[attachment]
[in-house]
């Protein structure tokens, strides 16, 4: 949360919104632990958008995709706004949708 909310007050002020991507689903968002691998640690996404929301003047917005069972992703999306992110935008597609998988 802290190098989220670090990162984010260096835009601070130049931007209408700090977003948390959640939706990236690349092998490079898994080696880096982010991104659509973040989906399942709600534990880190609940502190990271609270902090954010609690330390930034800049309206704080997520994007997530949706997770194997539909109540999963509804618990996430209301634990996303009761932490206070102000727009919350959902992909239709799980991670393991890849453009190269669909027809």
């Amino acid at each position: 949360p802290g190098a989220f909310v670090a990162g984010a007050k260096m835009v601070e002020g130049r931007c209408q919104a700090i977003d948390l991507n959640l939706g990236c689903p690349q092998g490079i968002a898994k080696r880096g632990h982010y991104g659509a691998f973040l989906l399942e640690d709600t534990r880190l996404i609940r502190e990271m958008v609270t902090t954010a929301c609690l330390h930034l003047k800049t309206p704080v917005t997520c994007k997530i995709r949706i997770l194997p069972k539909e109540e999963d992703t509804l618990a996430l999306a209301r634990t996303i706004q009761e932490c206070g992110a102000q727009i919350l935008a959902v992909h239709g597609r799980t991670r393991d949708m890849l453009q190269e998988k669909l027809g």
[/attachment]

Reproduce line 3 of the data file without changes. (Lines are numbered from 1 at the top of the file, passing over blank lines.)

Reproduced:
């Amino acid at each position: 949360p802290g190098a989220f909310v670090a990162g984010a007050k260096m835009v601070e002020g130049r931007c209408q919104a700090i977003d948390l991507n959640l939706g990236c689903p690349q092998g490079i968002a898994k080696r880096g632990h982010y991104g659509a691998f973040l989906l399942e640690d709600t534990r880190l996404i609940r502190e990271m958008v609270t902090t954010a929301c609690l330390h930034l003047k800049t309206p704080v917005t997520c994007k997530i995709r949706i997770l194997p069972k539909e109540e999963d992703t509804l618990a996430l999306a209301r634990t996303i706004q009761e932490c206070g992110a102000q727009i919350l935008a959902v992909h239709g597609r799980t991670r393991d949708m890849l453009q190269e998988k669909l027809g």